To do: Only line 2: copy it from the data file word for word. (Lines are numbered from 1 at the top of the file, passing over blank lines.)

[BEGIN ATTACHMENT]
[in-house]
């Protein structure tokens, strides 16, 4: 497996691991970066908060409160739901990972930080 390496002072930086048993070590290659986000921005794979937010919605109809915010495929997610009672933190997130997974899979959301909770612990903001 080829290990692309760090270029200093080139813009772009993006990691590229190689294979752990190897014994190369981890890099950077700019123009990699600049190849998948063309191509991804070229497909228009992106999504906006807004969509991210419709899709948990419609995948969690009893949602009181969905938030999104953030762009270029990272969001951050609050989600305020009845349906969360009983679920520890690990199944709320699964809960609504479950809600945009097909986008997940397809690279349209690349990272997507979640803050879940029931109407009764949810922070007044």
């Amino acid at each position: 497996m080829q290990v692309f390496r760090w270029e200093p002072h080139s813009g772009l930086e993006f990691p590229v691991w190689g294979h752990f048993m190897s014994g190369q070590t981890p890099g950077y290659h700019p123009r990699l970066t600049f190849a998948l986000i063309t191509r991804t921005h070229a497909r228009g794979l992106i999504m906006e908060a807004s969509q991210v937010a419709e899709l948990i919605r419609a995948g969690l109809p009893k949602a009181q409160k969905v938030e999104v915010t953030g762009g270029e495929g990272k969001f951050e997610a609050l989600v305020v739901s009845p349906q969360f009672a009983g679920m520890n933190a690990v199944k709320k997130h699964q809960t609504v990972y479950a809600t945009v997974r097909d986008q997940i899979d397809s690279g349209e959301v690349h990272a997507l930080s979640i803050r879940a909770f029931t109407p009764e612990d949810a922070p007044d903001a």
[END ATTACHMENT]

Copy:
């Protein structure tokens, strides 16, 4: 497996691991970066908060409160739901990972930080 390496002072930086048993070590290659986000921005794979937010919605109809915010495929997610009672933190997130997974899979959301909770612990903001 080829290990692309760090270029200093080139813009772009993006990691590229190689294979752990190897014994190369981890890099950077700019123009990699600049190849998948063309191509991804070229497909228009992106999504906006807004969509991210419709899709948990419609995948969690009893949602009181969905938030999104953030762009270029990272969001951050609050989600305020009845349906969360009983679920520890690990199944709320699964809960609504479950809600945009097909986008997940397809690279349209690349990272997507979640803050879940029931109407009764949810922070007044």